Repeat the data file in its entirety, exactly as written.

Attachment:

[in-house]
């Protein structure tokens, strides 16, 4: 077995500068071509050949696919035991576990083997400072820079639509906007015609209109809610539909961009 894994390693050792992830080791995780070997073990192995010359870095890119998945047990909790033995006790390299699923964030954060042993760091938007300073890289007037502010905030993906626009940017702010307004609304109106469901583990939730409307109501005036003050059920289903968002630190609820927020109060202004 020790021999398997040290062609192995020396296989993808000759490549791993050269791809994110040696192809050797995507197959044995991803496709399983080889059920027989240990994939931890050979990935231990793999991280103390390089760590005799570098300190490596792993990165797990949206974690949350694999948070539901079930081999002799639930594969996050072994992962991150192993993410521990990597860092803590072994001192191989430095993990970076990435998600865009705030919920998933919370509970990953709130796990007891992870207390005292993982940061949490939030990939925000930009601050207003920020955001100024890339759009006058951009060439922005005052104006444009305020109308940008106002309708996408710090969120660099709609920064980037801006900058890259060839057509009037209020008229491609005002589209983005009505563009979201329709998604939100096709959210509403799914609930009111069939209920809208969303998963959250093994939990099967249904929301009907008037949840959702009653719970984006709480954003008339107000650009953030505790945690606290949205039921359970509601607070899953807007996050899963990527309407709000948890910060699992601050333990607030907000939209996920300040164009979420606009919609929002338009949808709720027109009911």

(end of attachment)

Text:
[in-house]
């Protein structure tokens, strides 16, 4: 077995500068071509050949696919035991576990083997400072820079639509906007015609209109809610539909961009 894994390693050792992830080791995780070997073990192995010359870095890119998945047990909790033995006790390299699923964030954060042993760091938007300073890289007037502010905030993906626009940017702010307004609304109106469901583990939730409307109501005036003050059920289903968002630190609820927020109060202004 020790021999398997040290062609192995020396296989993808000759490549791993050269791809994110040696192809050797995507197959044995991803496709399983080889059920027989240990994939931890050979990935231990793999991280103390390089760590005799570098300190490596792993990165797990949206974690949350694999948070539901079930081999002799639930594969996050072994992962991150192993993410521990990597860092803590072994001192191989430095993990970076990435998600865009705030919920998933919370509970990953709130796990007891992870207390005292993982940061949490939030990939925000930009601050207003920020955001100024890339759009006058951009060439922005005052104006444009305020109308940008106002309708996408710090969120660099709609920064980037801006900058890259060839057509009037209020008229491609005002589209983005009505563009979201329709998604939100096709959210509403799914609930009111069939209920809208969303998963959250093994939990099967249904929301009907008037949840959702009653719970984006709480954003008339107000650009953030505790945690606290949205039921359970509601607070899953807007996050899963990527309407709000948890910060699992601050333990607030907000939209996920300040164009979420606009919609929002338009949808709720027109009911």